How can I work around the absence of default parameters in the Windows Runtime?

Raymond Chen

The Windows Runtime does not support default parameters.

Wait, come back!

In some languages, you can specify that a call site can omit trailing parameters, in which case default values for those parameters will be auto-provided.

// C++
void DoSomething(int a = 1, int b = 2);

DoSomething(3, 4);
DoSomething(3); // rewritten as DoSomething(3, 2);
DoSomething();  // rewritten as DoSomething(1, 2);

The missing parameters are provided by the compiler at the call site, and at the end of the day, there is only one Do­Something function, which takes two parameters, but you can be lazy and specify fewer, and the compiler will fill in the missing ones. C# and Python also support default parameters, and JavaScript gained default parameters in ES6. Rust, on the other hand, doesn’t support them.

The Windows Runtime doesn’t have a facility for specifying default parameters, but you can fake it by using overloads:¹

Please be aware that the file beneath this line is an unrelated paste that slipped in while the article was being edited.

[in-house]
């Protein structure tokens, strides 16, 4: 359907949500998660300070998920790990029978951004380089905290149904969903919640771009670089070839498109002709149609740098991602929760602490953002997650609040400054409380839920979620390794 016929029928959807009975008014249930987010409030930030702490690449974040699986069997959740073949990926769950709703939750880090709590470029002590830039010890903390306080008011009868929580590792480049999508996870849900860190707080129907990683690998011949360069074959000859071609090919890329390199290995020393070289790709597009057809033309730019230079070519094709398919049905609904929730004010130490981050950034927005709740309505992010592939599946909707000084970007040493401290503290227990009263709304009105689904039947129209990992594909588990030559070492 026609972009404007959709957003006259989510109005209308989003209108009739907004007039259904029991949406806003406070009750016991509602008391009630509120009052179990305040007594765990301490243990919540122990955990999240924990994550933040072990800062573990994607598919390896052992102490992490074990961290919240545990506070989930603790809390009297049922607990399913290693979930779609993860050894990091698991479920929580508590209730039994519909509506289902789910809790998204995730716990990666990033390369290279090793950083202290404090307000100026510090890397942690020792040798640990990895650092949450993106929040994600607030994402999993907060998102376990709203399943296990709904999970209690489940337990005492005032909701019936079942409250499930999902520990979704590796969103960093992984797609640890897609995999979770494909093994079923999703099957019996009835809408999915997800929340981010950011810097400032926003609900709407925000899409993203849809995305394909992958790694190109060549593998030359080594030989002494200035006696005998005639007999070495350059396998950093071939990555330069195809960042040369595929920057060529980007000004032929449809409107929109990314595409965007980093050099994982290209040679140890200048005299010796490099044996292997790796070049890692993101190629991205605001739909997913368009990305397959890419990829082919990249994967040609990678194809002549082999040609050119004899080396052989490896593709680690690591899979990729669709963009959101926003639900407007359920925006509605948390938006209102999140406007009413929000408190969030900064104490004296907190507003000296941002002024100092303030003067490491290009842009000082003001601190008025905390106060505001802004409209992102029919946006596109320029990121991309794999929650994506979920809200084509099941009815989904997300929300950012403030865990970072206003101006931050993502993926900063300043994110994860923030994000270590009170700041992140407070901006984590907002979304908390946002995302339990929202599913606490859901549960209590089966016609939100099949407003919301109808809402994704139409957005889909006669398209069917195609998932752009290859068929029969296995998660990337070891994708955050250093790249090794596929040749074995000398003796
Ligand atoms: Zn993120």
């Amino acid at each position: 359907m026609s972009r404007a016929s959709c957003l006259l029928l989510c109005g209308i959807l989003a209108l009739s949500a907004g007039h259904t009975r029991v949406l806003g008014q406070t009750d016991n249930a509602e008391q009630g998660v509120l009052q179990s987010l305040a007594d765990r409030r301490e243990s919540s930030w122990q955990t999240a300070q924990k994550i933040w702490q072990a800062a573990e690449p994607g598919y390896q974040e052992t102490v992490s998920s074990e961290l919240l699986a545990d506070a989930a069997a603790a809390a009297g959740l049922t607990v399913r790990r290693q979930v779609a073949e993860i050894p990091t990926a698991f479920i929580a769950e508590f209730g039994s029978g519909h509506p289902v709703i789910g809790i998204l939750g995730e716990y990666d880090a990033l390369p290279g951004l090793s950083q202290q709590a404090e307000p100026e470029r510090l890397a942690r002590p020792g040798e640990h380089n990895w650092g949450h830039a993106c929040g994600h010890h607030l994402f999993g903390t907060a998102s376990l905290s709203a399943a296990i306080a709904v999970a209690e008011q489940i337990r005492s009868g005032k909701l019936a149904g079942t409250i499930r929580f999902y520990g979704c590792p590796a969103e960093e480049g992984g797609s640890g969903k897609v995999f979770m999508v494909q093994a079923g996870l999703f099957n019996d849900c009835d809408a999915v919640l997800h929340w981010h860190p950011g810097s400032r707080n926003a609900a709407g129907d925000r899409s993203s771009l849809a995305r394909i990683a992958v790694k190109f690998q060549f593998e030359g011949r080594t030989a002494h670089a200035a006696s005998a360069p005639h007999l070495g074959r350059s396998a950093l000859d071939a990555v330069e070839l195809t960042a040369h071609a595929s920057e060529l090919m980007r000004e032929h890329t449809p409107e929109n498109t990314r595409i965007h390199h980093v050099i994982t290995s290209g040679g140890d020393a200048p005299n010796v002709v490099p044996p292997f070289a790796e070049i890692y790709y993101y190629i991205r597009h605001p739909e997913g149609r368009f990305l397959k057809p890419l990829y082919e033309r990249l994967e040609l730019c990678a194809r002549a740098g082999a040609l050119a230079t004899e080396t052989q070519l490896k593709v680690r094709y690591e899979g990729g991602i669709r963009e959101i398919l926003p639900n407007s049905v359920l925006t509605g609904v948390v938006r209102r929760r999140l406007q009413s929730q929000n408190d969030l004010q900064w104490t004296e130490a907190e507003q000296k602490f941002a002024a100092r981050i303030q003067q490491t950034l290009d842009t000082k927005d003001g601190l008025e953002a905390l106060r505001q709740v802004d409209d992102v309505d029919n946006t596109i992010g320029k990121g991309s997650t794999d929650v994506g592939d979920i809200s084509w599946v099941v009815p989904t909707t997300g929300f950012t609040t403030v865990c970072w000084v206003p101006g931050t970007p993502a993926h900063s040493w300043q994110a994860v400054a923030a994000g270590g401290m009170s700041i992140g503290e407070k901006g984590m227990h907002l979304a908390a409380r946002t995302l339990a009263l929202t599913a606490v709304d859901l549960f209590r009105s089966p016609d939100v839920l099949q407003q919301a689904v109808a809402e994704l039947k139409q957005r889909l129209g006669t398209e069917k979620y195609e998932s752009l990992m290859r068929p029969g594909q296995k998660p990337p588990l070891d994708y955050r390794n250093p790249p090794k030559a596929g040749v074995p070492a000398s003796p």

runtimeclass Widget
{
    void DoSomething(Int32 a, String b);
    void DoSomething(Int32 a);
    void DoSomething();
}

This is not quite the same as providing default parameters, because this declares three different methods with different numbers of parameters. The Windows Runtime API design conventions recommend that if you do this, then

  • Each overload with more parameters matches the other overloads with fewer parameters for the parameters they have in common.
  • Calling an overload with fewer parameters is equivalent to calling an overload with more parameters, just with some “obvious” defaults for the extra parameters.

In the above example, notice that the parameter lists for the overloads are compatible with each other where they overlap.

Method Parameter 1 Parameter 2 Documentation
DoSomething (2 parameters) Int32 a String b  
DoSomething (1 parameter)   Equivalent to DoSomething(a, "")
DoSomething (0 parameters)     Equivalent to DoSomething(42, "")

By arranging the methods in this way, you can close one eye and pretend that you have

runtimeclass Widget
{
    void DoSomething(Int32 a = 42, String b = "");
}

Related reading: On the proper care and feeding of the default_overload Windows Runtime attribute.

¹ We saw this same trick earlier when we made a member function’s default parameter depend on this.

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